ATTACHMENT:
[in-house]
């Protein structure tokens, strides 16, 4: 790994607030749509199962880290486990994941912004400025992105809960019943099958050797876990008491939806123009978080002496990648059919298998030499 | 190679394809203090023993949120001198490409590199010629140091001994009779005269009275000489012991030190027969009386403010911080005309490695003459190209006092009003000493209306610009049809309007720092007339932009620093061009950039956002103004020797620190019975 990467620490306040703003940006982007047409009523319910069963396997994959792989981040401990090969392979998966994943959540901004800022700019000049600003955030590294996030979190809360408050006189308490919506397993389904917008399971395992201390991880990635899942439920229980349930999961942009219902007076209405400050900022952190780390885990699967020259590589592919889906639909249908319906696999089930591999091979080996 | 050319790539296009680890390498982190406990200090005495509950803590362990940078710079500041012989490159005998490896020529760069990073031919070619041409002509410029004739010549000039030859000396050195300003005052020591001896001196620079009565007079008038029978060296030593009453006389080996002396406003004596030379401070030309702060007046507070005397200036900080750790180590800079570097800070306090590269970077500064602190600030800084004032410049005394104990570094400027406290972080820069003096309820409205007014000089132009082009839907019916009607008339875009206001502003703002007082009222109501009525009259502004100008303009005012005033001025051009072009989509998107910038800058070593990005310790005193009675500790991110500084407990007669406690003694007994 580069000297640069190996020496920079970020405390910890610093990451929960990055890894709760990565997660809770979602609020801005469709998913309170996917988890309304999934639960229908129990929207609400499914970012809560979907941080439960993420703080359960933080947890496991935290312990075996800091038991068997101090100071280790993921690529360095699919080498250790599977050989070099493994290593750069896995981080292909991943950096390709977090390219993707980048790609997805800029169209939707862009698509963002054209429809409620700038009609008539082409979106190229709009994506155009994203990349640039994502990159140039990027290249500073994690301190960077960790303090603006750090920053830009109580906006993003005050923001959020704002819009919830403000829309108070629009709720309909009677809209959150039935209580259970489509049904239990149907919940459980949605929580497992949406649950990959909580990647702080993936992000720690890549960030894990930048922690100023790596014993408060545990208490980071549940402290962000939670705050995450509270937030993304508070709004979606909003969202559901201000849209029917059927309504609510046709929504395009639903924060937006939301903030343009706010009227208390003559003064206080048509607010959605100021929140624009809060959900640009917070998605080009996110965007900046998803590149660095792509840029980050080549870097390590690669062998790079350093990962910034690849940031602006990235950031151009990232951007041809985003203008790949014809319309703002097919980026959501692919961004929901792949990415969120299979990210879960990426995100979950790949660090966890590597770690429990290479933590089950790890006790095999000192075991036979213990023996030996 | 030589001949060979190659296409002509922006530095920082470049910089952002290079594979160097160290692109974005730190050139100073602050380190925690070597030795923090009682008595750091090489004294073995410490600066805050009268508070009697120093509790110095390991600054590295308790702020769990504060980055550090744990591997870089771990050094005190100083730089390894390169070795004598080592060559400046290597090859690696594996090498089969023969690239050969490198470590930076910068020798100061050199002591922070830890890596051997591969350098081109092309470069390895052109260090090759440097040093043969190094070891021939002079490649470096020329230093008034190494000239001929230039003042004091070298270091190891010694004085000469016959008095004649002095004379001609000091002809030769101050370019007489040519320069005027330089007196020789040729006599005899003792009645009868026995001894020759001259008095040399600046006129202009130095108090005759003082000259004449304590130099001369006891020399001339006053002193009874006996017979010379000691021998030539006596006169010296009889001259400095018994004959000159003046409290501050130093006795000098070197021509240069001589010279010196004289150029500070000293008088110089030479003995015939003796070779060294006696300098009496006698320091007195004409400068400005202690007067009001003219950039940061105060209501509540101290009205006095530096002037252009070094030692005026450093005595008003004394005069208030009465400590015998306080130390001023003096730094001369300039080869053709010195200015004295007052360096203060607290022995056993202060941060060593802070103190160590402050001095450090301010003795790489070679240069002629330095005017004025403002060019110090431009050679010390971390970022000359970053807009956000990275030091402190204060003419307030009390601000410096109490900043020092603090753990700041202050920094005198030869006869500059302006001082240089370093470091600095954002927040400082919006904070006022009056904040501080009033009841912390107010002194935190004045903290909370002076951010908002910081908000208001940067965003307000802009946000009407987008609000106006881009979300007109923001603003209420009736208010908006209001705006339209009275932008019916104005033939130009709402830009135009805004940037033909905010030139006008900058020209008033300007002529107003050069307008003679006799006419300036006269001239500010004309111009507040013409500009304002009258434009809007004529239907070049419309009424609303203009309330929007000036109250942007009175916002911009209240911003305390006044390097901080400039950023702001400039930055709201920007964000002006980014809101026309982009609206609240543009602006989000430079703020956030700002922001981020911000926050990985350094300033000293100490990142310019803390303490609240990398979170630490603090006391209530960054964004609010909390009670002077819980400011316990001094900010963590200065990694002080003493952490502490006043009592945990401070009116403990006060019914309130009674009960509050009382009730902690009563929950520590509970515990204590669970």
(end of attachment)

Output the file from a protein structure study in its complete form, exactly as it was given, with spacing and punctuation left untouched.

[in-house]
């Protein structure tokens, strides 16, 4: 790994607030749509199962880290486990994941912004400025992105809960019943099958050797876990008491939806123009978080002496990648059919298998030499 | 190679394809203090023993949120001198490409590199010629140091001994009779005269009275000489012991030190027969009386403010911080005309490695003459190209006092009003000493209306610009049809309007720092007339932009620093061009950039956002103004020797620190019975 990467620490306040703003940006982007047409009523319910069963396997994959792989981040401990090969392979998966994943959540901004800022700019000049600003955030590294996030979190809360408050006189308490919506397993389904917008399971395992201390991880990635899942439920229980349930999961942009219902007076209405400050900022952190780390885990699967020259590589592919889906639909249908319906696999089930591999091979080996 | 050319790539296009680890390498982190406990200090005495509950803590362990940078710079500041012989490159005998490896020529760069990073031919070619041409002509410029004739010549000039030859000396050195300003005052020591001896001196620079009565007079008038029978060296030593009453006389080996002396406003004596030379401070030309702060007046507070005397200036900080750790180590800079570097800070306090590269970077500064602190600030800084004032410049005394104990570094400027406290972080820069003096309820409205007014000089132009082009839907019916009607008339875009206001502003703002007082009222109501009525009259502004100008303009005012005033001025051009072009989509998107910038800058070593990005310790005193009675500790991110500084407990007669406690003694007994 580069000297640069190996020496920079970020405390910890610093990451929960990055890894709760990565997660809770979602609020801005469709998913309170996917988890309304999934639960229908129990929207609400499914970012809560979907941080439960993420703080359960933080947890496991935290312990075996800091038991068997101090100071280790993921690529360095699919080498250790599977050989070099493994290593750069896995981080292909991943950096390709977090390219993707980048790609997805800029169209939707862009698509963002054209429809409620700038009609008539082409979106190229709009994506155009994203990349640039994502990159140039990027290249500073994690301190960077960790303090603006750090920053830009109580906006993003005050923001959020704002819009919830403000829309108070629009709720309909009677809209959150039935209580259970489509049904239990149907919940459980949605929580497992949406649950990959909580990647702080993936992000720690890549960030894990930048922690100023790596014993408060545990208490980071549940402290962000939670705050995450509270937030993304508070709004979606909003969202559901201000849209029917059927309504609510046709929504395009639903924060937006939301903030343009706010009227208390003559003064206080048509607010959605100021929140624009809060959900640009917070998605080009996110965007900046998803590149660095792509840029980050080549870097390590690669062998790079350093990962910034690849940031602006990235950031151009990232951007041809985003203008790949014809319309703002097919980026959501692919961004929901792949990415969120299979990210879960990426995100979950790949660090966890590597770690429990290479933590089950790890006790095999000192075991036979213990023996030996 | 030589001949060979190659296409002509922006530095920082470049910089952002290079594979160097160290692109974005730190050139100073602050380190925690070597030795923090009682008595750091090489004294073995410490600066805050009268508070009697120093509790110095390991600054590295308790702020769990504060980055550090744990591997870089771990050094005190100083730089390894390169070795004598080592060559400046290597090859690696594996090498089969023969690239050969490198470590930076910068020798100061050199002591922070830890890596051997591969350098081109092309470069390895052109260090090759440097040093043969190094070891021939002079490649470096020329230093008034190494000239001929230039003042004091070298270091190891010694004085000469016959008095004649002095004379001609000091002809030769101050370019007489040519320069005027330089007196020789040729006599005899003792009645009868026995001894020759001259008095040399600046006129202009130095108090005759003082000259004449304590130099001369006891020399001339006053002193009874006996017979010379000691021998030539006596006169010296009889001259400095018994004959000159003046409290501050130093006795000098070197021509240069001589010279010196004289150029500070000293008088110089030479003995015939003796070779060294006696300098009496006698320091007195004409400068400005202690007067009001003219950039940061105060209501509540101290009205006095530096002037252009070094030692005026450093005595008003004394005069208030009465400590015998306080130390001023003096730094001369300039080869053709010195200015004295007052360096203060607290022995056993202060941060060593802070103190160590402050001095450090301010003795790489070679240069002629330095005017004025403002060019110090431009050679010390971390970022000359970053807009956000990275030091402190204060003419307030009390601000410096109490900043020092603090753990700041202050920094005198030869006869500059302006001082240089370093470091600095954002927040400082919006904070006022009056904040501080009033009841912390107010002194935190004045903290909370002076951010908002910081908000208001940067965003307000802009946000009407987008609000106006881009979300007109923001603003209420009736208010908006209001705006339209009275932008019916104005033939130009709402830009135009805004940037033909905010030139006008900058020209008033300007002529107003050069307008003679006799006419300036006269001239500010004309111009507040013409500009304002009258434009809007004529239907070049419309009424609303203009309330929007000036109250942007009175916002911009209240911003305390006044390097901080400039950023702001400039930055709201920007964000002006980014809101026309982009609206609240543009602006989000430079703020956030700002922001981020911000926050990985350094300033000293100490990142310019803390303490609240990398979170630490603090006391209530960054964004609010909390009670002077819980400011316990001094900010963590200065990694002080003493952490502490006043009592945990401070009116403990006060019914309130009674009960509050009382009730902690009563929950520590509970515990204590669970």